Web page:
RECOMMENDED:

Waffle House
2264 Cheshire Bridge Road, Atlanta, GA 30324
www.wafflehouse.com

Good choices: For years I never ate in one of these except for emergency purposes. But I now go happily and voluntarily to the Midtown one. I only go near the breakfast dishes here. The country ham’s my fave, but the bacon isn’t bad (skip the sausage), and the eggs are decent. Pancakes and waffles, meh. Hint: the less surface area of the food that is exposed to the grill’s nameless ointment, the better.

The AA meeting began. Robert tried not to stare at the hot crystal meth addicts in the room. His attention waxed and waned as the group discussed gratitude.

“I come home and the electricity was cut off and my pet turtle had got out his box somehow and I couldn’t find him,” someone was saying.

“Plus, there was nothing in the refrigerator ‘cept a single beer my roommate left there. I said to myself, ‘Now is the time to have an attitude of gratitude for my sobriety,’ so I lit some candles and prayed.

“You know what? That turtle crawled right out in front of me and I had no hesitation setting him in the sink and dousing him with that beer, because I knew he’d love it and I didn’t need it.  That’s what gratitude means to me, and, another thing…”

So it went. After an hour, Ralph rose to receive his first-anniversary blue chip. He thanked everyone and talked briefly about how grateful he was to hear the turtle story.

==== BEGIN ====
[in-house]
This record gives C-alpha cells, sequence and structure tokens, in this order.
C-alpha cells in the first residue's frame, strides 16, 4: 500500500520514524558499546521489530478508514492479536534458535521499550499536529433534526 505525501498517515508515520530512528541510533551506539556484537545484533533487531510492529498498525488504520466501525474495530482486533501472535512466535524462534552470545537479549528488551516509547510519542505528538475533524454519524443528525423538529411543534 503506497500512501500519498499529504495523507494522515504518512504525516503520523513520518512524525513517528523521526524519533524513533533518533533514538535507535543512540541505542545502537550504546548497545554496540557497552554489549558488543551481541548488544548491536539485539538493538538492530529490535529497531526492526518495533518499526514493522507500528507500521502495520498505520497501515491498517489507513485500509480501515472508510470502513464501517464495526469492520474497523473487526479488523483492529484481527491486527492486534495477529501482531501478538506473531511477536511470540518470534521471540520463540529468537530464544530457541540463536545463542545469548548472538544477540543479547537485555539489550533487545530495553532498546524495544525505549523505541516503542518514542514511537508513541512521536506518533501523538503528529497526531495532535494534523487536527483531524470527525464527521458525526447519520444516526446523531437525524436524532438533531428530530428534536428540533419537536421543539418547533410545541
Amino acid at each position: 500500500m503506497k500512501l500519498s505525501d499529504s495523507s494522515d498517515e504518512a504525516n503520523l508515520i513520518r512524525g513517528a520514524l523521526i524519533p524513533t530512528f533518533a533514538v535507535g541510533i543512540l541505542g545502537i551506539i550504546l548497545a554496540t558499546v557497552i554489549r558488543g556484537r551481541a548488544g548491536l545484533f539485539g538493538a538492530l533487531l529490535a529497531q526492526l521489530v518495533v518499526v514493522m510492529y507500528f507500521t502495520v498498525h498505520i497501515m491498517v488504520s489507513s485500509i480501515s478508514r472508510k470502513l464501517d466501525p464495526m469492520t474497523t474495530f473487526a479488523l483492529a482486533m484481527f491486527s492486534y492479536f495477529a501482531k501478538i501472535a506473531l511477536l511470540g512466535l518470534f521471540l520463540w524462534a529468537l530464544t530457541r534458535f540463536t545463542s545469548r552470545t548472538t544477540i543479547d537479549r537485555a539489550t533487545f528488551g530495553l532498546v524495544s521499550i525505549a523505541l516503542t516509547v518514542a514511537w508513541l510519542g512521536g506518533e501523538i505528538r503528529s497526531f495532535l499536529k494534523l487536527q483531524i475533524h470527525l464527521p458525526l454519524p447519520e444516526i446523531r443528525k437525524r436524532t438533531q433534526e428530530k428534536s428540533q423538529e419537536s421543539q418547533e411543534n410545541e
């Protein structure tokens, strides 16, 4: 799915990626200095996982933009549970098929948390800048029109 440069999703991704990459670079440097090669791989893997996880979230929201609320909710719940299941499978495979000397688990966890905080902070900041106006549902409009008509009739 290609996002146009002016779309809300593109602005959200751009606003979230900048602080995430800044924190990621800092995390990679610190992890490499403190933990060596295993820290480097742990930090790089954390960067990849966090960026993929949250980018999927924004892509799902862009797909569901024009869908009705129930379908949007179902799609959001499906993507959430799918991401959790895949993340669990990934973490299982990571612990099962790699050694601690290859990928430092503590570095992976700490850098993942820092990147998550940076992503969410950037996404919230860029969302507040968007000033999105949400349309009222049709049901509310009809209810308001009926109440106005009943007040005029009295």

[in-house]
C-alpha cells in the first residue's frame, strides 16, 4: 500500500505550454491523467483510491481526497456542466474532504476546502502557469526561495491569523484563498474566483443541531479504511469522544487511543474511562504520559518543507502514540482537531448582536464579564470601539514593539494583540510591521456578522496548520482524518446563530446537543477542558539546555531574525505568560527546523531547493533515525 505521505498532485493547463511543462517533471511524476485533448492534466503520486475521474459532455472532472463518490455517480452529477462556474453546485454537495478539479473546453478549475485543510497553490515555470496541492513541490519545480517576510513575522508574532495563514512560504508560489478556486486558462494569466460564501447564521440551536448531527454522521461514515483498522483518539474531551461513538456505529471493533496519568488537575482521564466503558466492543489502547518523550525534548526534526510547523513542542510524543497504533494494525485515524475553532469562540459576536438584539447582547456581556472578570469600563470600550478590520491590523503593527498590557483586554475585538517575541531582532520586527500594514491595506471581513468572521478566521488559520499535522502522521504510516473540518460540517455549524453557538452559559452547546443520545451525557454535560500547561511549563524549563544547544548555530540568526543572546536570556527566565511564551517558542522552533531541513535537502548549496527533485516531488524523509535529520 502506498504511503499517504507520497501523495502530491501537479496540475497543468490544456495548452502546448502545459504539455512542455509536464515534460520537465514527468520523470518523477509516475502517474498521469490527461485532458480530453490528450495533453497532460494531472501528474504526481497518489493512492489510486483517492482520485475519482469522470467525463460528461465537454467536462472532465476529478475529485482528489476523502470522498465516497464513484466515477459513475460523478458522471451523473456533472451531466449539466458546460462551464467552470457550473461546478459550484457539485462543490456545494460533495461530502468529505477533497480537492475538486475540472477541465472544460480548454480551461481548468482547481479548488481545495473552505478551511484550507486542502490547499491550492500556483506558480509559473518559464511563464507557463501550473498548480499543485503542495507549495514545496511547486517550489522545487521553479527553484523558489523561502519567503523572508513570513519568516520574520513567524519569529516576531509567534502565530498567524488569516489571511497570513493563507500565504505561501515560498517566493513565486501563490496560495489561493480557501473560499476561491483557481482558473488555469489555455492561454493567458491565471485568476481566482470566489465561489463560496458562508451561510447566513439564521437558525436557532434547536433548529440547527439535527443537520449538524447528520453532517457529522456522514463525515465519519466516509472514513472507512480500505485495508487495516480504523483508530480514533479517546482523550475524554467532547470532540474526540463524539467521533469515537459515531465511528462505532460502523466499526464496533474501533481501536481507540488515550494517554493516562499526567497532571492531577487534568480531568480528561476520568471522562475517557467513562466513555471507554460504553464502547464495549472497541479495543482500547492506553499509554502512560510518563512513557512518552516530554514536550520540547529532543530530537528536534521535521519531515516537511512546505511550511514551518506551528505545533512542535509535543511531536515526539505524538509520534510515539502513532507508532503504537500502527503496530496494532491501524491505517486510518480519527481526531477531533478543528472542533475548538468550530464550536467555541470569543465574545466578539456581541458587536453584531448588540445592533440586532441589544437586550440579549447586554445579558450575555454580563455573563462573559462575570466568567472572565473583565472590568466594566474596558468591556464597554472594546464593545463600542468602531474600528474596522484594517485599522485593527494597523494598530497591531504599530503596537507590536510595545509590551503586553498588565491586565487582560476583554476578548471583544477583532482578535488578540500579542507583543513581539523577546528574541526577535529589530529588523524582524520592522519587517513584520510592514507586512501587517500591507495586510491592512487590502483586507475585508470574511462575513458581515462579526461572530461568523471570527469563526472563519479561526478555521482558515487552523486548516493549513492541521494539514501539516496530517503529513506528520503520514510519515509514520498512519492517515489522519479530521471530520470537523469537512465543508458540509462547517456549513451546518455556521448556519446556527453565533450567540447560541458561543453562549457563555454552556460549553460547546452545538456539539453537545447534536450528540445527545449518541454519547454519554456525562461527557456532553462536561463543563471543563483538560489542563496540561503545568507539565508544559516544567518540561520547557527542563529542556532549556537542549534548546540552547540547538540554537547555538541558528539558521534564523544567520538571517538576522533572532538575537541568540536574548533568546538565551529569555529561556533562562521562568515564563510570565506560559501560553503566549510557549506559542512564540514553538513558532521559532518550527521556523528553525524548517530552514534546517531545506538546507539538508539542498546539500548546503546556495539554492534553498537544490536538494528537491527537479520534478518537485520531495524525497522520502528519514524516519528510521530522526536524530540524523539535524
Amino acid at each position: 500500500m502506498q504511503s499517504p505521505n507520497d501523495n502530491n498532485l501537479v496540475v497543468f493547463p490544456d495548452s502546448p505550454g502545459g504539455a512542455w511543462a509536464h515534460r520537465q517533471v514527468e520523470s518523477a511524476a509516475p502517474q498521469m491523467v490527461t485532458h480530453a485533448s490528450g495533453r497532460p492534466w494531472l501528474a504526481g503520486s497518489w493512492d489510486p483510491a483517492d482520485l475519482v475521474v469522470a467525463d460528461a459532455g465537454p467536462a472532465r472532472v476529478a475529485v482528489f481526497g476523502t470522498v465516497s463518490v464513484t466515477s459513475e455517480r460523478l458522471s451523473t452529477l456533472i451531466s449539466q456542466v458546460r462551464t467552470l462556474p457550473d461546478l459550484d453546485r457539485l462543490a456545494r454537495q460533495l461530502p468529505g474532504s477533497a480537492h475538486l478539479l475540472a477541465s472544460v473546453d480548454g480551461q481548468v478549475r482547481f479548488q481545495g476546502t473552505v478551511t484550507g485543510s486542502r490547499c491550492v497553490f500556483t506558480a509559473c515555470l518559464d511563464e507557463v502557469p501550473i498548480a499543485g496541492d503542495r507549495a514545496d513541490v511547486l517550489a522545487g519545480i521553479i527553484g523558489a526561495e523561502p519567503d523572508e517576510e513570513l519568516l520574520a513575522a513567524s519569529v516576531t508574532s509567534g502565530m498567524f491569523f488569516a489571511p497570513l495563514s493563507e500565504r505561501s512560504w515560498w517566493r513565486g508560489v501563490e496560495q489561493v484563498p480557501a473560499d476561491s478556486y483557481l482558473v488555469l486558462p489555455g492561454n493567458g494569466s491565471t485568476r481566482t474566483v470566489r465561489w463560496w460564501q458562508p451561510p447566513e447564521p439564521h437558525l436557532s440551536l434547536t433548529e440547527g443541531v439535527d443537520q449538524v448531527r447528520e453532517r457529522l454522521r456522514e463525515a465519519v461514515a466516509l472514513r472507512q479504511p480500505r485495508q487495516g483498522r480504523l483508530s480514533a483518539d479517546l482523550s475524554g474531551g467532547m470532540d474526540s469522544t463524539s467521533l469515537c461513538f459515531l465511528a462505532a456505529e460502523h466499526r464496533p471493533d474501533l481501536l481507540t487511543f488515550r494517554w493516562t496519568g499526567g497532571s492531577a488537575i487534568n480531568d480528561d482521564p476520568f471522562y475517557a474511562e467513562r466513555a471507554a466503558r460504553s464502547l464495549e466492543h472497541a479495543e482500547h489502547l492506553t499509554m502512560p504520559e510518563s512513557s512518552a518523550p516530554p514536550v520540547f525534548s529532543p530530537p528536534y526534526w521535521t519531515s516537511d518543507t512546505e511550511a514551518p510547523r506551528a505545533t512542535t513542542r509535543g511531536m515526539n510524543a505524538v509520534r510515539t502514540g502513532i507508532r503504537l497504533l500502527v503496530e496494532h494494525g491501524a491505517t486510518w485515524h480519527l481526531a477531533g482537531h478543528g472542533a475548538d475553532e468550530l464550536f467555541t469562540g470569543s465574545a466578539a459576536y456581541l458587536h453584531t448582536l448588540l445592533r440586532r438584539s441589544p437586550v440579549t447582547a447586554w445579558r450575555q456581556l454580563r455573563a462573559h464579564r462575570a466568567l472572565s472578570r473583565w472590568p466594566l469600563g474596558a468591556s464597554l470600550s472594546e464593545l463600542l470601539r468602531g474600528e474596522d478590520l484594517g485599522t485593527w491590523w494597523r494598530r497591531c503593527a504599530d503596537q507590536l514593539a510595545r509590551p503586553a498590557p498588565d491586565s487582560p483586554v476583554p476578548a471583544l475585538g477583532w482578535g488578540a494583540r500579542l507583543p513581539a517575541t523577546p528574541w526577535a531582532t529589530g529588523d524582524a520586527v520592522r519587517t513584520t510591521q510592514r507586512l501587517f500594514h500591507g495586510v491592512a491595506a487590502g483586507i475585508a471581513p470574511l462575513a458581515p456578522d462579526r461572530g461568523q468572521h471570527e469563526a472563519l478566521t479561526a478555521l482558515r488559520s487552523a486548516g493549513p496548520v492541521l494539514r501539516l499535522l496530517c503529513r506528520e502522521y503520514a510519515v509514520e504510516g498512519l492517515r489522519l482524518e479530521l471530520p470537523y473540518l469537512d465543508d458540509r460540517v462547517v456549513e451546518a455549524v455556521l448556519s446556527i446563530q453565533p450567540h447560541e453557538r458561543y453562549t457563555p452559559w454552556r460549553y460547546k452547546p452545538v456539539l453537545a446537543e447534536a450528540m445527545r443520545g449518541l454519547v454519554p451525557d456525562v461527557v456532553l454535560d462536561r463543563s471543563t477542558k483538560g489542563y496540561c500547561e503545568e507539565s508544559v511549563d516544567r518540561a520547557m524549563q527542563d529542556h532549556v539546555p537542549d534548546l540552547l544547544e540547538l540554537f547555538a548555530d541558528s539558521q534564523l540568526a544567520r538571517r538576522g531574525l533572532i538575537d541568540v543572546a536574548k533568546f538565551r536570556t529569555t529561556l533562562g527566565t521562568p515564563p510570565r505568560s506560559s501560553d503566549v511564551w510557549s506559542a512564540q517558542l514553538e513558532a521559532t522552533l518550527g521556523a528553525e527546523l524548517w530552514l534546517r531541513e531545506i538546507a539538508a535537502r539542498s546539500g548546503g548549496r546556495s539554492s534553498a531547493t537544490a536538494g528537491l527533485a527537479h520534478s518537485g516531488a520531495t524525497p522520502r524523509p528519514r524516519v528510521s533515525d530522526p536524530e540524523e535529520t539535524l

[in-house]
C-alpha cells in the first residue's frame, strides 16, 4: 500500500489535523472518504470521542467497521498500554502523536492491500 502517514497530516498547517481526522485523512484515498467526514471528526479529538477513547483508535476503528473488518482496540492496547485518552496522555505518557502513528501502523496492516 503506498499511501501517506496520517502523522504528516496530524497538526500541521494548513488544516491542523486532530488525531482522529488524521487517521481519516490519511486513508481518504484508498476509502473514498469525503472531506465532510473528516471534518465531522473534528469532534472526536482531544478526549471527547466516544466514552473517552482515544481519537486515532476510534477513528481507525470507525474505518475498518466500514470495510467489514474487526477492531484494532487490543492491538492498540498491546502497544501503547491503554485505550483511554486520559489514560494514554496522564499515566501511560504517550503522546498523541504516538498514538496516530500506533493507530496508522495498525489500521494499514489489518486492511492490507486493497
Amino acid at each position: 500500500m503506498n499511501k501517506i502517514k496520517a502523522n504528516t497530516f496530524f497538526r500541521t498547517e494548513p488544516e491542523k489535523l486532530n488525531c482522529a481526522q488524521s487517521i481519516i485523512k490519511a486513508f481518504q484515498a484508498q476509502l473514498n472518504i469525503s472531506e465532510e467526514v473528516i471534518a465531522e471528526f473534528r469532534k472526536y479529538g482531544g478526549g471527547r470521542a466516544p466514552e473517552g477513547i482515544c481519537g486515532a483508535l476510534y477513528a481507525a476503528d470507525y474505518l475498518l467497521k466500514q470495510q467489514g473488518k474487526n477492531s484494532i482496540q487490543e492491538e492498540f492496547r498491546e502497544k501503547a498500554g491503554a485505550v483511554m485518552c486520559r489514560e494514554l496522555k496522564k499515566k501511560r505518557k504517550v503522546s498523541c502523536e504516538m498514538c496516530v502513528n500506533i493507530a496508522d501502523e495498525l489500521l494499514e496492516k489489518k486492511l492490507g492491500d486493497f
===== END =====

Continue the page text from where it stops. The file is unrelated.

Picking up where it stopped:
“My baby sister had a little turtle when we were kids and I stepped on it by mistake,” he said. “Today, thanks to AA, I can tell myself that I’m grateful I didn’t kill my baby sister instead.”

Everyone applauded. The group broke up. Janet and Robert hugged Ralph and asked him to dinner, but he was heading to a celebration with his AA friends.

“I’m exhausted,” Janet said. “Can we just grab something simple and quick?”

“That took it out of me too,” Robert said. “Let’s hit the Waffle House.”

“Oh, I love the Waffle House,” Janet said. “It’s pure theater, even if the food sucks.”

They sat in the front of the restaurant. Robert, looking around, was shocked, once again, to see Lee eating at the bar. He whispered to Janet, “I think I’m being stalked for real.”

Janet looked up and shot Robert a skull-rattling eyeroll. 

“He’s really weird,” she said.  “I think you’ve picked another lunatic as a possible boyfriend.”

Robert bristled. Then, someone came through the door, making a lot of clamor as he rushed to take the seat beside Lee, who greeted him enthusiastically.

The man, quite thin in a full-length black raincoat, sat down. Robert and Janet heard squawking, just as the man removed a snow-white cockatoo from under his coat and set it on the counter.  The bird walked in circles, screaming, “Any tops in the house? Don’t smother me!”

Lee smiled and continued eating his country ham and eggs.  The staff paid no attention.

The man pulled out a deck of Tarot cards and began shuffling them. Just then, a dwarf wearing a gun and a tiara pushed his way through the door and shouted, “Party time!”

Robert watched, open-mouthed. 

“I always want popcorn when I eat here,” Janet said.

(Cliff Bostock celebrated 30 years of sobriety last April.)

 


Food Porn is a fictional series by longtime Atlanta food critic Cliff Bostock. Set in real Atlanta restaurants, it chronicles the adventures of Robert, a gay man in search of a husband — or at least a good meal. For past chapters, visit www.thegavoice.com

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